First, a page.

I should say that I generally find it very difficult to read through postings in this particular section and normally I stop midway. This may well be due to the fact that I am reading about the disease that affects me. However, on this occasion I just had to read your post all the way through. It was very moving but there was also so much of it that I recognised. The emotions that run through your mind – anger, fear, confusion, disbelief that this is happening to you. The feeling of total helplessness you suffer, whether you are the patient or carer. The overwhelming sense that the doctors are not telling you everything or doing everything they can as quickly as they can. I am sure they were as desperate to help as you and your familly were, but there is so little real understanding of this terrible disease. Also, unfortunately, as was the case with your mother, the symptoms do not present until it is too late. So time is too short to affect any form of cure or improvement and also to allow any form of research. I don’t know if you and your familly will ever get over these feelings. All I can offer is to try to be thankful that your mother’s suffering, both emotional and physical, is over. I am sure that your plan to do work for the Cancer Foundation will be a great help to you. It will also help anyone you are in contact with who is affected by cancer. There is nothing so helpful as speaking with someone who has personal experience.

    My very best wishes to you and your familly.



    I lost my Mum on 26 February 2007. She was 54 years of age and had been diagnosed with cholangiocarcinoma a little over 6 weeks earlier. Words cannot describe the lonliness and emptiness I feel without her, because she was more than a mother to me. She was my best friend, my closest confidante and the only person who could always bring a smile to my face and calm my worst fears. It scares me to think that I am precisely half the age she was when we lost her.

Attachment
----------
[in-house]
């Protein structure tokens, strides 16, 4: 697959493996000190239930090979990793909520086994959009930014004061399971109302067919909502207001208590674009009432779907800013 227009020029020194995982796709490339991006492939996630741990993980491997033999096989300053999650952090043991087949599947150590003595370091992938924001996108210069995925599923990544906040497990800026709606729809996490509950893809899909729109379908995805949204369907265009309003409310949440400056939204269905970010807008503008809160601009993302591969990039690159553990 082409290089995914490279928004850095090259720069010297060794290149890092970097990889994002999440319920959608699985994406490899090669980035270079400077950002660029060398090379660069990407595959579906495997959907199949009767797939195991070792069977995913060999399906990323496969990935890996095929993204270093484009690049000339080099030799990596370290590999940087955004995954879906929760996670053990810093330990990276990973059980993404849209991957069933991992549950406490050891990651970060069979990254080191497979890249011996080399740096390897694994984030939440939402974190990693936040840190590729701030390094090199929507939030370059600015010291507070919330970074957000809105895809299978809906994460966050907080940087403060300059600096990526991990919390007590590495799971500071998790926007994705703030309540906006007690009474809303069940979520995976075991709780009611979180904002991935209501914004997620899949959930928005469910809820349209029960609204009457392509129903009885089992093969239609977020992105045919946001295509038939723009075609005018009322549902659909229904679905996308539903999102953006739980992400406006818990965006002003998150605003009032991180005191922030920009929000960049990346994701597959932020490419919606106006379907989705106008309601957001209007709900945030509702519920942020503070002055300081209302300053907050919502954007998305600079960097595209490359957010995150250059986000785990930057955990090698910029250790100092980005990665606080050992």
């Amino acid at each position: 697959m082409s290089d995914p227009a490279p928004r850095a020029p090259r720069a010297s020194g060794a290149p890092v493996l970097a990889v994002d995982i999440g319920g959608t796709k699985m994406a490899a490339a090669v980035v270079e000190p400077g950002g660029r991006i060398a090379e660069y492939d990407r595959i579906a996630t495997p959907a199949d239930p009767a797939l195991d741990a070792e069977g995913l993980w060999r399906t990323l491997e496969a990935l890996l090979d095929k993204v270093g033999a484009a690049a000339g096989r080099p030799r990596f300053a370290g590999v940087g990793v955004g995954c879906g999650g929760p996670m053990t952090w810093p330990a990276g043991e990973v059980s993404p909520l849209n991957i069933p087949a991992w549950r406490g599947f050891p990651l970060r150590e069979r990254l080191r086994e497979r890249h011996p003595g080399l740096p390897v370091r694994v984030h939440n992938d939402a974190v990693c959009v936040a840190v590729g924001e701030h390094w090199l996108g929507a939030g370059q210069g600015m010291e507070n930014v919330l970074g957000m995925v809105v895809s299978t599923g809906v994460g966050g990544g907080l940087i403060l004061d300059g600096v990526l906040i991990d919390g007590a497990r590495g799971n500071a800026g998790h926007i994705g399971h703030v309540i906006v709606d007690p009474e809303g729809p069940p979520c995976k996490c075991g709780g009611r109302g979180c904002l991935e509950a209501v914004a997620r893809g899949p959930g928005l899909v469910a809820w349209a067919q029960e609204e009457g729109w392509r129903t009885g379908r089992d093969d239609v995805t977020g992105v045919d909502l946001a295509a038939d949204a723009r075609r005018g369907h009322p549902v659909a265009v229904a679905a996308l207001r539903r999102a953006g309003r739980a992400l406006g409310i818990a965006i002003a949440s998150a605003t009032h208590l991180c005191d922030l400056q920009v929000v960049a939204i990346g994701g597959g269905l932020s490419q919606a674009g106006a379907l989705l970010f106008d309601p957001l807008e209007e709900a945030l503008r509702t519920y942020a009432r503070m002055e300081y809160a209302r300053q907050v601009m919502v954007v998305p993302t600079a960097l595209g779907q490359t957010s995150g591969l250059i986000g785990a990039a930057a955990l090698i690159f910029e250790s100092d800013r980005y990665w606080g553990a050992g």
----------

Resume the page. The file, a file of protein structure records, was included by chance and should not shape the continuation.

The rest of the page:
My family lives in Australia, and went spent this last Christmas (2006) at the beach as we have since I was born. Mum was her usual bubbly self and spent the week swimming at the beach and taking long walks with Dad and her three beloved Schnauzers. While we were away, Mum was having terrible trouble with an itching rash, something like chicken pox. She was using all sorts of lotions, but nothing seemed to bring any relief. She also mentioned that her urine was a strange colour, but nobody thought anything of it. Toward the end of our 10 day vacation, just before New Years’ Eve, I said to Mum that I thought her skin looked slightly yellow. She said she thought so too, but wasn’t sure that she wasn’t just suntanned. I made her promise me that she would go to the doctor when she returned from holiday.